So, here it is, this big disappointment for many, the great global warming bill passes the House by this 7 vote margin (which means it needed the 8 Republicans who voted for it to pass), a bill criticized by many here for many reasons (Peter Dorman especially), and by all reports loaded down with even more giveaways, loopholes, breaks for farmers and corporations, with a tariff trigger mechanism for 2020 that Obama does not like, but given how far out it is may not matter anyway, and the darned thing is so long (1300 pages?) that it will be a long time before we figure out what is in it really, although at least we know that it involves some sort of cap and trade mechanism, maybe, although with something like 85% of the permits given away rather than auctioned off, and emissions limits to go down so slowly that they will be considered a joke by the rest of the world in Copenhagen in December. What is a body to do or think of this?
Well, actually, the more I think about it, the more I think it is a genuine achievement, at least potentially. That the vote was so close is a reminder of how much opposition to doing anything about global warming there is in the Congress, and when it gets down to it, the public at large, despite all the polls showing people for doing something in the abstract. After all, 44 House Democrats voted against this. While there are Republicans who are lunatics and goofballs following wacko theories and listening to Rush Limbaugh, I suspect the solid majority of those 44 Dems believe that global warming is happening. But they do not see it as any near term threat to their districts, while they see serious potential costs to businesses and employment in their districts, something they are not keen on during a recession at all. After all, for much of the country, global warming is actually economically beneficial in the near term (lower winter heating bills). And in 1995, the Senate unanimously passed the Byrd-Hagel amendment, which said the US should sign no agreement that did not have China and India agreeing to emissions controls, which pretty much put the kibbosh on the US ever ratifying the Kyoto Protocol.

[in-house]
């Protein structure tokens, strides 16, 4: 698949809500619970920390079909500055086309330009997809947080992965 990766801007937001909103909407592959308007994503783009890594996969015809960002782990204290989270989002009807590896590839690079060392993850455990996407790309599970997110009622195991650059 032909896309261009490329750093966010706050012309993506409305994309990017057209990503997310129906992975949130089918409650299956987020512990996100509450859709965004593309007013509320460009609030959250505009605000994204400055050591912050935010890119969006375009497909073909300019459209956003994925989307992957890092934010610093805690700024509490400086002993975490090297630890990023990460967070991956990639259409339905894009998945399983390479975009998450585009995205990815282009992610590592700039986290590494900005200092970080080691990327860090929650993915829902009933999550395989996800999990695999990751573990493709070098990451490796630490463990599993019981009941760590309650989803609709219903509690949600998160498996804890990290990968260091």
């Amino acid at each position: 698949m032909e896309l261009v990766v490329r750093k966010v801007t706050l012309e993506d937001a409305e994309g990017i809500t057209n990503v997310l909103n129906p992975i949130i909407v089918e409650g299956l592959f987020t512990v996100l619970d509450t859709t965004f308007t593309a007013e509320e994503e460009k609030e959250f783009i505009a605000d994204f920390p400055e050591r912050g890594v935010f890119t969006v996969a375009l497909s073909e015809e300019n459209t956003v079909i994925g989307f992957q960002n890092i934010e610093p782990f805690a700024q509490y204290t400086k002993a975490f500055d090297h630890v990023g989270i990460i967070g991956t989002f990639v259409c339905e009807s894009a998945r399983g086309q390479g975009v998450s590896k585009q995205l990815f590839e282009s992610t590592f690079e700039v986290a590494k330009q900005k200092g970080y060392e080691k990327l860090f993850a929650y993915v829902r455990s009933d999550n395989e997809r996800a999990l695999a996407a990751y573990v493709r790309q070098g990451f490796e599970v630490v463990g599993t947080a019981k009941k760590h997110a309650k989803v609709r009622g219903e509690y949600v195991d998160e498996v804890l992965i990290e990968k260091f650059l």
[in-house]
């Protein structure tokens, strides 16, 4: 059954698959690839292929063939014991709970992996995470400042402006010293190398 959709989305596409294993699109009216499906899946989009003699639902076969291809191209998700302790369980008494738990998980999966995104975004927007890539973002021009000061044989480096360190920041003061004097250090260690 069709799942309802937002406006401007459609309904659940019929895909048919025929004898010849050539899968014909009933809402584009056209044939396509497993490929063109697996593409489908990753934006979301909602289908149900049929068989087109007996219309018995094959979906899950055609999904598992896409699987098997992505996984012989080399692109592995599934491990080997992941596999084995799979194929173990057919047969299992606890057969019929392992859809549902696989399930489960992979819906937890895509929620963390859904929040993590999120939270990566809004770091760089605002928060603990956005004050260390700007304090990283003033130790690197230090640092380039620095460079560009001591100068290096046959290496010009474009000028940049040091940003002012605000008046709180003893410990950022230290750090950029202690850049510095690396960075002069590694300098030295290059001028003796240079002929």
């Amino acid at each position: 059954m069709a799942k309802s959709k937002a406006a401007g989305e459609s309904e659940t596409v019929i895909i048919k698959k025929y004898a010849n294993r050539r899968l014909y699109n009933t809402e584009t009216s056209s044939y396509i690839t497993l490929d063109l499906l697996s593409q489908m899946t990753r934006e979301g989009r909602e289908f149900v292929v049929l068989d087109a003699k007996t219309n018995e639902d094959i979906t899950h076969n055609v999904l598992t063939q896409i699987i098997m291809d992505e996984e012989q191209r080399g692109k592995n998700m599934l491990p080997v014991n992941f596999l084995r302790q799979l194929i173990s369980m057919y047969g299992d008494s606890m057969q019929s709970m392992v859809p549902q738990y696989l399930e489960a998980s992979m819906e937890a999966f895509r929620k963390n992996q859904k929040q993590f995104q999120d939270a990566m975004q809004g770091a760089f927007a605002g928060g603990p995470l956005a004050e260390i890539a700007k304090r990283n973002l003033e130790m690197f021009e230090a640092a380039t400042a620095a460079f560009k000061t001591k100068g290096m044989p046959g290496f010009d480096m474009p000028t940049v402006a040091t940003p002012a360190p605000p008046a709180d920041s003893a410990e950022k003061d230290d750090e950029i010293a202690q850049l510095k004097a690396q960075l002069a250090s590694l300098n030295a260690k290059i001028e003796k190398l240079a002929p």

So, keep in mind, folks, cap and trade has been working pretty well for SO2. If warming clearly continues, there is now a mechanism in place that can be used to tighten up and enforce CO2 emissions reductions, if there is sufficient political will (if things cool down, as some predict, well, the whole thing will just be off anyway). So, now we have to get it through the Senate, even if most of the rest of the world thinks it is a pathetic joke. It will still be better than doing the big fat nothing that has been done so far.